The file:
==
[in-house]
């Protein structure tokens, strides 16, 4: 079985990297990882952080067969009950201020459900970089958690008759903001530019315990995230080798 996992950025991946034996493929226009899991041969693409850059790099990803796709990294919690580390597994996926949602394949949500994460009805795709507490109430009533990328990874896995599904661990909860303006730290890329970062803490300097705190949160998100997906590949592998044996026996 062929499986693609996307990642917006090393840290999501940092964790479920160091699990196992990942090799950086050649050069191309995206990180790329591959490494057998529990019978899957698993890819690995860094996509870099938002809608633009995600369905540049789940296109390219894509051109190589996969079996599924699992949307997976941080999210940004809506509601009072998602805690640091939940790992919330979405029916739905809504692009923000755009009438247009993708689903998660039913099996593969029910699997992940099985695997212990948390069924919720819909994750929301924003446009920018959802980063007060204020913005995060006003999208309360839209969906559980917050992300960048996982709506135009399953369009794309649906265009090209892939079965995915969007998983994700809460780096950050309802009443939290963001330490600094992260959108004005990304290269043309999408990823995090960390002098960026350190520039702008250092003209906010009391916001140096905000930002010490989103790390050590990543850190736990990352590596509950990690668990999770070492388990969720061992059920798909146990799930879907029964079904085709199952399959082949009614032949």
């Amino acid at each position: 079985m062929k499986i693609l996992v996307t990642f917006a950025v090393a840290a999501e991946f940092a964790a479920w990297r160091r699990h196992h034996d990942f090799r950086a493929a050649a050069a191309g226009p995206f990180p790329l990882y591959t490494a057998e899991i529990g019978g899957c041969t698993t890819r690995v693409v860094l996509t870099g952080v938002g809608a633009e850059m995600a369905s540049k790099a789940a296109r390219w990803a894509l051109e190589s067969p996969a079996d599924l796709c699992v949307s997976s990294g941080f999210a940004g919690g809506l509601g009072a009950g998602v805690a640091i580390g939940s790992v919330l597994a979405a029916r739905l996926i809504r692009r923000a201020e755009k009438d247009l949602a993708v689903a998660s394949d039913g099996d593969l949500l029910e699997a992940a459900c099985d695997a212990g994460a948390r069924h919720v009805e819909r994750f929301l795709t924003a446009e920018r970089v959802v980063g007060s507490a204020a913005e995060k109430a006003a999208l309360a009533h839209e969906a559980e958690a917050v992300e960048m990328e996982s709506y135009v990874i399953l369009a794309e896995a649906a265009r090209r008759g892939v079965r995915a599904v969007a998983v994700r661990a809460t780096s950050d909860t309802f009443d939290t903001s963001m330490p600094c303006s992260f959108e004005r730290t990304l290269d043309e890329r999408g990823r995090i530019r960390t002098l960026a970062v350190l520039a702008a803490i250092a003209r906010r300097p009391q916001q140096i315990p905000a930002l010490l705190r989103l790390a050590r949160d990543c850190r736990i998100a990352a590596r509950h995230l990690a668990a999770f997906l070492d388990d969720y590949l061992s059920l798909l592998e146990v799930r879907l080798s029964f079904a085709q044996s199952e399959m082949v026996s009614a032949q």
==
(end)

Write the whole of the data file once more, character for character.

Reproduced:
[in-house]
């Protein structure tokens, strides 16, 4: 079985990297990882952080067969009950201020459900970089958690008759903001530019315990995230080798 996992950025991946034996493929226009899991041969693409850059790099990803796709990294919690580390597994996926949602394949949500994460009805795709507490109430009533990328990874896995599904661990909860303006730290890329970062803490300097705190949160998100997906590949592998044996026996 062929499986693609996307990642917006090393840290999501940092964790479920160091699990196992990942090799950086050649050069191309995206990180790329591959490494057998529990019978899957698993890819690995860094996509870099938002809608633009995600369905540049789940296109390219894509051109190589996969079996599924699992949307997976941080999210940004809506509601009072998602805690640091939940790992919330979405029916739905809504692009923000755009009438247009993708689903998660039913099996593969029910699997992940099985695997212990948390069924919720819909994750929301924003446009920018959802980063007060204020913005995060006003999208309360839209969906559980917050992300960048996982709506135009399953369009794309649906265009090209892939079965995915969007998983994700809460780096950050309802009443939290963001330490600094992260959108004005990304290269043309999408990823995090960390002098960026350190520039702008250092003209906010009391916001140096905000930002010490989103790390050590990543850190736990990352590596509950990690668990999770070492388990969720061992059920798909146990799930879907029964079904085709199952399959082949009614032949």
């Amino acid at each position: 079985m062929k499986i693609l996992v996307t990642f917006a950025v090393a840290a999501e991946f940092a964790a479920w990297r160091r699990h196992h034996d990942f090799r950086a493929a050649a050069a191309g226009p995206f990180p790329l990882y591959t490494a057998e899991i529990g019978g899957c041969t698993t890819r690995v693409v860094l996509t870099g952080v938002g809608a633009e850059m995600a369905s540049k790099a789940a296109r390219w990803a894509l051109e190589s067969p996969a079996d599924l796709c699992v949307s997976s990294g941080f999210a940004g919690g809506l509601g009072a009950g998602v805690a640091i580390g939940s790992v919330l597994a979405a029916r739905l996926i809504r692009r923000a201020e755009k009438d247009l949602a993708v689903a998660s394949d039913g099996d593969l949500l029910e699997a992940a459900c099985d695997a212990g994460a948390r069924h919720v009805e819909r994750f929301l795709t924003a446009e920018r970089v959802v980063g007060s507490a204020a913005e995060k109430a006003a999208l309360a009533h839209e969906a559980e958690a917050v992300e960048m990328e996982s709506y135009v990874i399953l369009a794309e896995a649906a265009r090209r008759g892939v079965r995915a599904v969007a998983v994700r661990a809460t780096s950050d909860t309802f009443d939290t903001s963001m330490p600094c303006s992260f959108e004005r730290t990304l290269d043309e890329r999408g990823r995090i530019r960390t002098l960026a970062v350190l520039a702008a803490i250092a003209r906010r300097p009391q916001q140096i315990p905000a930002l010490l705190r989103l790390a050590r949160d990543c850190r736990i998100a990352a590596r509950h995230l990690a668990a999770f997906l070492d388990d969720y590949l061992s059920l798909l592998e146990v799930r879907l080798s029964f079904a085709q044996s199952e399959m082949v026996s009614a032949q």